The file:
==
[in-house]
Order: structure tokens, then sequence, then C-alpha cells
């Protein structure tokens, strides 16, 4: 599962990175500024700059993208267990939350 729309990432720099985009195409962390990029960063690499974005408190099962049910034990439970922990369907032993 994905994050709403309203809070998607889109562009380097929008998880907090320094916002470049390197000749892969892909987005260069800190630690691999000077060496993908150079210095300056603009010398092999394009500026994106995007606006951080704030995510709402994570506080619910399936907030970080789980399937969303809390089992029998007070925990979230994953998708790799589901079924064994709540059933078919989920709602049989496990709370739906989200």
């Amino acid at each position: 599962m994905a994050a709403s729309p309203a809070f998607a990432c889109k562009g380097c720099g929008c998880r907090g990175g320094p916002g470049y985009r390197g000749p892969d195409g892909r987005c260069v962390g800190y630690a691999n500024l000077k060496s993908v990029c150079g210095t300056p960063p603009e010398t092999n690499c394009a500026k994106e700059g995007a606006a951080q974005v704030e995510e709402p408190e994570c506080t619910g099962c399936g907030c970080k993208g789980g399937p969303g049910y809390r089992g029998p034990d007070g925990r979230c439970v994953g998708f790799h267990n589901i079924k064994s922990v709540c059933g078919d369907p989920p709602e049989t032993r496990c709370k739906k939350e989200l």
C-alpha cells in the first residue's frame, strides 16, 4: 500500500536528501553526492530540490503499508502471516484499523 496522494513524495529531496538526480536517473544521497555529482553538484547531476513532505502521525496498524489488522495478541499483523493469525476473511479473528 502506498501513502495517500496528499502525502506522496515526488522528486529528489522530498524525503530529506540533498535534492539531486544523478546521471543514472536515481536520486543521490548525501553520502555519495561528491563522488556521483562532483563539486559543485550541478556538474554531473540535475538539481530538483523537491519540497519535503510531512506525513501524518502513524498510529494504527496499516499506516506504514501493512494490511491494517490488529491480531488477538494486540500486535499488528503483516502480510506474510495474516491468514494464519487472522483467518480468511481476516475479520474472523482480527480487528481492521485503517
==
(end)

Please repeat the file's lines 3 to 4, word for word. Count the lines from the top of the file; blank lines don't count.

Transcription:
């Protein structure tokens, strides 16, 4: 599962990175500024700059993208267990939350 729309990432720099985009195409962390990029960063690499974005408190099962049910034990439970922990369907032993 994905994050709403309203809070998607889109562009380097929008998880907090320094916002470049390197000749892969892909987005260069800190630690691999000077060496993908150079210095300056603009010398092999394009500026994106995007606006951080704030995510709402994570506080619910399936907030970080789980399937969303809390089992029998007070925990979230994953998708790799589901079924064994709540059933078919989920709602049989496990709370739906989200």
């Amino acid at each position: 599962m994905a994050a709403s729309p309203a809070f998607a990432c889109k562009g380097c720099g929008c998880r907090g990175g320094p916002g470049y985009r390197g000749p892969d195409g892909r987005c260069v962390g800190y630690a691999n500024l000077k060496s993908v990029c150079g210095t300056p960063p603009e010398t092999n690499c394009a500026k994106e700059g995007a606006a951080q974005v704030e995510e709402p408190e994570c506080t619910g099962c399936g907030c970080k993208g789980g399937p969303g049910y809390r089992g029998p034990d007070g925990r979230c439970v994953g998708f790799h267990n589901i079924k064994s922990v709540c059933g078919d369907p989920p709602e049989t032993r496990c709370k739906k939350e989200l």